If you're interested in getting into the nursing industry, you may see that you're required to pass a criminal background check. Why is that? The following blog series will explain why criminal background checks are necessary, how the Ohio Board of Nursing handles them, and how having a criminal record can effect your nursing career. This third and final blog discusses how having a criminal record can effect your nursing career.
How Does Having A Criminal Record Effect Your Nursing Career?
Nursing school applicants may have the misconception that because they were able to enroll in and graduate from a pre-licensure nursing program, that their criminal conviction should have no relevance or bearing on the Ohio Board of Nursing’s application process. This information is incorrect as the board has the authority to deny any application for a nursing license and to discipline a licensee based on their criminal history. This is a consistent standard of scrutiny which occurs for most, if not all, professional licenses. Just because someone completes an educational program doesn't ensure the graduate will be able to secure the professional license being sought.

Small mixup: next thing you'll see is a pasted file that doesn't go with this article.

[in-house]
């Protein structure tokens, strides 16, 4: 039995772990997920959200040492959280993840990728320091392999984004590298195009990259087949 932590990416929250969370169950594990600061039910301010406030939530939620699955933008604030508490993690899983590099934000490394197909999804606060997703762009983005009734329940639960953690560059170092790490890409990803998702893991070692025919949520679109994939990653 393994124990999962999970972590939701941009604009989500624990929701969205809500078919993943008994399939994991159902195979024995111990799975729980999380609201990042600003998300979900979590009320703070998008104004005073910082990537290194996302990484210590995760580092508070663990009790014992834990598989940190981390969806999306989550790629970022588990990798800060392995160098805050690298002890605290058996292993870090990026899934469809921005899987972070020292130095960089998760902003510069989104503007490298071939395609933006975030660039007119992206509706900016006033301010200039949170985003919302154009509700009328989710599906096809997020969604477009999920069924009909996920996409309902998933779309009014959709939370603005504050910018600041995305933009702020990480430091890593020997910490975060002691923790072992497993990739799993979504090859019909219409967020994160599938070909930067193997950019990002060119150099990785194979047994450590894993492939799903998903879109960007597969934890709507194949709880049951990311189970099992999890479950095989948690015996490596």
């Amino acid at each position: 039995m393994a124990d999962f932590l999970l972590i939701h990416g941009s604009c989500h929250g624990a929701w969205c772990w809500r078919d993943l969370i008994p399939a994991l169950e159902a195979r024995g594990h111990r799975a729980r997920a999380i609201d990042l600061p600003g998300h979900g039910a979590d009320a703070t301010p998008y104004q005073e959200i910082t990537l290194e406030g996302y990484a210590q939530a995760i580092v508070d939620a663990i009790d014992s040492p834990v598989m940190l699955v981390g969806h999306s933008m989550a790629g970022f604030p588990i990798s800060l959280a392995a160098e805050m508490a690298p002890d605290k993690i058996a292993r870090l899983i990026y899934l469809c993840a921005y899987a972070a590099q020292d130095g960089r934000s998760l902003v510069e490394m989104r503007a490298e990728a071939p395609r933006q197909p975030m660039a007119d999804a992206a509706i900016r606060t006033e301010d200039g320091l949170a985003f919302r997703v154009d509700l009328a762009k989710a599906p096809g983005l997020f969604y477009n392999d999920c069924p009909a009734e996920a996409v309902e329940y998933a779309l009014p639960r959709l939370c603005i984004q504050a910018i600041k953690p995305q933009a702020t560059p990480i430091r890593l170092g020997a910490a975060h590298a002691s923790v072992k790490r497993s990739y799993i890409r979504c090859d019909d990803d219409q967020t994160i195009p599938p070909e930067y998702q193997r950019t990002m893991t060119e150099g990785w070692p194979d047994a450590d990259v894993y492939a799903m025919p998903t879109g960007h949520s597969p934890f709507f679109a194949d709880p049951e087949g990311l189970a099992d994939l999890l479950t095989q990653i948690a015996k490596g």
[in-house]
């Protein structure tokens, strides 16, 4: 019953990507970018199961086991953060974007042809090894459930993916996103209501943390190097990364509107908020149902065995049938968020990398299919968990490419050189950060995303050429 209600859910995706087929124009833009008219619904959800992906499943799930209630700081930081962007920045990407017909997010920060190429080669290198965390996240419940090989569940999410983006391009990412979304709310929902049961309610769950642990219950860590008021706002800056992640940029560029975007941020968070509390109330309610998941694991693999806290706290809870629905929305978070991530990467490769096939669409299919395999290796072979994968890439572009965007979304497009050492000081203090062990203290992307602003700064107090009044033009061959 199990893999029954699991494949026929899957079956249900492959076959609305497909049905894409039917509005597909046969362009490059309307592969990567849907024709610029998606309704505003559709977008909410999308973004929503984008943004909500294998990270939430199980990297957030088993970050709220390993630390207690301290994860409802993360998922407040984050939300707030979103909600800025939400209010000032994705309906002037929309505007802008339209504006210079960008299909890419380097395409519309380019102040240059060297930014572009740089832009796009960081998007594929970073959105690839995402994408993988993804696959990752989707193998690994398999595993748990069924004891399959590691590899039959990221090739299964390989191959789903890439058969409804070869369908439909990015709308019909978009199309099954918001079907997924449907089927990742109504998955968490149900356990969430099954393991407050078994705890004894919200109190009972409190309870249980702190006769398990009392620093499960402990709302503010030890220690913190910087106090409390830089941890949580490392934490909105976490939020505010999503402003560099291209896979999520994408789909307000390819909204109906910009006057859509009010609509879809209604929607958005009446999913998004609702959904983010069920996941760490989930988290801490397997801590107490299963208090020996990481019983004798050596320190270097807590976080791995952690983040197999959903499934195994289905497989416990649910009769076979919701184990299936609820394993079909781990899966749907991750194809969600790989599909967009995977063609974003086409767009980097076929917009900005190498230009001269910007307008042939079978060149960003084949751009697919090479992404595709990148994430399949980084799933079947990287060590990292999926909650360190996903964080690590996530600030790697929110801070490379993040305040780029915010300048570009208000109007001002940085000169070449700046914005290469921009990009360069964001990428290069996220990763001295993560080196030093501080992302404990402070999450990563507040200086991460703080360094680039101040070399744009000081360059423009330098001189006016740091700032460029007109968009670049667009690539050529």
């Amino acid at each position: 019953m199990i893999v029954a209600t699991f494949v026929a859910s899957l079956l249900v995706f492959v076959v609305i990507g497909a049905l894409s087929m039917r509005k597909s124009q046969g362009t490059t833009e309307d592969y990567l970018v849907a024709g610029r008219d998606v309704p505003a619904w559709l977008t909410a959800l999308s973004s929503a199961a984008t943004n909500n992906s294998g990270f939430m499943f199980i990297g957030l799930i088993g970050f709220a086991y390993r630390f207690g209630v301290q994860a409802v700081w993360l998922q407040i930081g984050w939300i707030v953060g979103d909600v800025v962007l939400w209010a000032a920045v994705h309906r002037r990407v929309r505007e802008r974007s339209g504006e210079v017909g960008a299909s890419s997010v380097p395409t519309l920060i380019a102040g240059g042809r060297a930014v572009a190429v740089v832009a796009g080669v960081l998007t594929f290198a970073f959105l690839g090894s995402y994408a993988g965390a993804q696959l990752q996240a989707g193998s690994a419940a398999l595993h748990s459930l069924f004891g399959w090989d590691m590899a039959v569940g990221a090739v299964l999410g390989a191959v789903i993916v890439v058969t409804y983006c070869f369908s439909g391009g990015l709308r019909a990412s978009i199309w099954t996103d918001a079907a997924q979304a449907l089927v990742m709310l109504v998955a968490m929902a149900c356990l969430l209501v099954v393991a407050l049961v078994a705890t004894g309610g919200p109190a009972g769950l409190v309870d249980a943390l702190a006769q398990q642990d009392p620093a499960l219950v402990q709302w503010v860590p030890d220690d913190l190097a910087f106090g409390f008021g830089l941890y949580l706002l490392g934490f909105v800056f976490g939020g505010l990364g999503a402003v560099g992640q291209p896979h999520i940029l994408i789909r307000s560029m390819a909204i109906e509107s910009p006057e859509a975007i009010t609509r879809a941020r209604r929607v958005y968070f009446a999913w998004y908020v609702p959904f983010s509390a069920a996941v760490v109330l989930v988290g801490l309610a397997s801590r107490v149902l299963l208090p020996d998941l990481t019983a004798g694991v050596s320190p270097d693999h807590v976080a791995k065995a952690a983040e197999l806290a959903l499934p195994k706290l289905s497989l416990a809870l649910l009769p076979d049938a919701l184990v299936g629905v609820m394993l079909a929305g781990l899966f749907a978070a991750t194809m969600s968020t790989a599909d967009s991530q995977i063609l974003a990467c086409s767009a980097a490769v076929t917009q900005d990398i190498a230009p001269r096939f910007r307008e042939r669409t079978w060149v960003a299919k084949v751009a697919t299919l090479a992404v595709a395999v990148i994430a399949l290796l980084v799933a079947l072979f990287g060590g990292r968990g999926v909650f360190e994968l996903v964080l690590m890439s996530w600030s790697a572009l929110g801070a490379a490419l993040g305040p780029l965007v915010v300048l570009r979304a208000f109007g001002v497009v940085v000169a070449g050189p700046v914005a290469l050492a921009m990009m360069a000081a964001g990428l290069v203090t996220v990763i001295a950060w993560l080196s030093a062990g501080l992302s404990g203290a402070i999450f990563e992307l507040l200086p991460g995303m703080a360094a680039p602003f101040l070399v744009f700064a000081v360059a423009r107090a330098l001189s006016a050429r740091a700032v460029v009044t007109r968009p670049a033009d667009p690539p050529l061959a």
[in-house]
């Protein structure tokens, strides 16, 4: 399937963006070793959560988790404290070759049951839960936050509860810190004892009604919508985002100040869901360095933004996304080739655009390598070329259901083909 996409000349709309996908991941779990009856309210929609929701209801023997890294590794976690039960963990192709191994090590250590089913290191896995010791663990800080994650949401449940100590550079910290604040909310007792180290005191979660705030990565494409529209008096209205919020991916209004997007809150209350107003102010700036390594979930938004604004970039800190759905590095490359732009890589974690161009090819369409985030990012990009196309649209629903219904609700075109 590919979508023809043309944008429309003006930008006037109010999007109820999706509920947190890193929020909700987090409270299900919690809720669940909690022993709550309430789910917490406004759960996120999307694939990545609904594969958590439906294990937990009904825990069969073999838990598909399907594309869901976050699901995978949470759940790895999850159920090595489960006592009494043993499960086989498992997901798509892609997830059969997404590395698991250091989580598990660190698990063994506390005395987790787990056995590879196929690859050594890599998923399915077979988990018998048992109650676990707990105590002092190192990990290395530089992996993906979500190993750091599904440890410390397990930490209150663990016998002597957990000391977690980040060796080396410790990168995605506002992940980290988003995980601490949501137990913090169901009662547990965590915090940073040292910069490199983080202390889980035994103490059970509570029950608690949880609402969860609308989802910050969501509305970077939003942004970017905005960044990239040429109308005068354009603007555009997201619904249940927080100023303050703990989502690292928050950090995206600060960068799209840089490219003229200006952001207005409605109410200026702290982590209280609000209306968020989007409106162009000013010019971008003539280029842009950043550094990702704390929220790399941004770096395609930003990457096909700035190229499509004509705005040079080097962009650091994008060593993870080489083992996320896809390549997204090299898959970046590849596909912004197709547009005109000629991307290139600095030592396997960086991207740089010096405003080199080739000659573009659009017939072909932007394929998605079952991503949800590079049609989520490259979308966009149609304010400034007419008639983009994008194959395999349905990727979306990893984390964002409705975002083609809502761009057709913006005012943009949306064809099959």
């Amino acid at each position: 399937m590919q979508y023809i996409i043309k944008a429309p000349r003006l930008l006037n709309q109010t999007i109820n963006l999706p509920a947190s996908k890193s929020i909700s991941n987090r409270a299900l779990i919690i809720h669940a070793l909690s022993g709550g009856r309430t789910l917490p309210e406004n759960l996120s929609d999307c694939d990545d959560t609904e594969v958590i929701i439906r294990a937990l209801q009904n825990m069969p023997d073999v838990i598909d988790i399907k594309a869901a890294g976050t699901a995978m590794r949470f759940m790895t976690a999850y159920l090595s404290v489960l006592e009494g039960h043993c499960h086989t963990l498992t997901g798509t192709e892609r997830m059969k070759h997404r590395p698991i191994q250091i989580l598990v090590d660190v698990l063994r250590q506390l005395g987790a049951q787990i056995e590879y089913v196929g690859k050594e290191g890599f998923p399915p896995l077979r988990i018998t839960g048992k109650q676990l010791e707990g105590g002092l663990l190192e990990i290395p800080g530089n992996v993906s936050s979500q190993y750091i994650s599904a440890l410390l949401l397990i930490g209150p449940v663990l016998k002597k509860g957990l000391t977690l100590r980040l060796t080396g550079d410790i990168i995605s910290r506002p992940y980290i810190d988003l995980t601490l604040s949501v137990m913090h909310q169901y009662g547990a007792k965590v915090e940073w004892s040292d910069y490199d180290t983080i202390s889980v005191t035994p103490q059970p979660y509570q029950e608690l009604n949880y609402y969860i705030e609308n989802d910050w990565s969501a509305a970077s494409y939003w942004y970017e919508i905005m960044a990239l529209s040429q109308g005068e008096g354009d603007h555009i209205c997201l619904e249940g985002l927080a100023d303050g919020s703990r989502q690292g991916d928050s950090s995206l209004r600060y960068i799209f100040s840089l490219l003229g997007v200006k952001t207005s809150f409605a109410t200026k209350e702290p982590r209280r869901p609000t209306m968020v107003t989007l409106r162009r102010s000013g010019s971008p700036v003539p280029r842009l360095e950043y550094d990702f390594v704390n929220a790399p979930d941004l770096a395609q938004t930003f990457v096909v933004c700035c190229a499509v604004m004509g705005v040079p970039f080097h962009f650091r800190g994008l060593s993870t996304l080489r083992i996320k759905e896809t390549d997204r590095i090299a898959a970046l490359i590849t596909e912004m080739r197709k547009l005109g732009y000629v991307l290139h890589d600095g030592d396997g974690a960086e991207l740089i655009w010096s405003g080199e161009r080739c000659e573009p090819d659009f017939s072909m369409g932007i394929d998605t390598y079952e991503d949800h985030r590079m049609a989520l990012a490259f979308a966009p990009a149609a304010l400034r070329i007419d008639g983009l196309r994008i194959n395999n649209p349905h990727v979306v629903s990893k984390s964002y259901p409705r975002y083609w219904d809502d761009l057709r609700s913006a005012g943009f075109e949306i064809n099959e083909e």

What Happens If Someone Has Committed Offenses in Their Past?
On occasion, someone who has been convicted of one or more criminal offenses and who may have been granted a nursing license learns that he/she is prohibited from working with the elderly or pediatric population. This is because Ohio's Senate Bill 38 and Senate Bill 160 not only require criminal background checks for prospective employees in specified settings, but also stipulated disqualifying offenses.
For instance, someone who had two misdemeanor theft convictions that happened 10 years prior to submitting their application may be granted a nursing license without any sanctions after the board's review. However, they may prohibit them from working in a specific facility with elderly adults or vulnerable persons.
Where Can I Get More Information About Other Disqualifying Offenses?
It is imperative that the person with a criminal history who's interested in a career in nursing have as much information as possible to facilitate making an informed decision before pursuing enrollment in a pre-licensure program. There are three things the board advocates doing for anyone with a criminal history who's considering nursing as their career choice. First, contact a board-approved nursing education program to determine the program’s enrollment criteria with regard to criminal convictions. Second, the board also suggests reviewing the criminal history information available on the Ohio Board of Nursing's website. Lastly, contact any prospective health care facilities or providers that you're interested in working for and inquire about their hiring practices in regards to someone with a criminal history.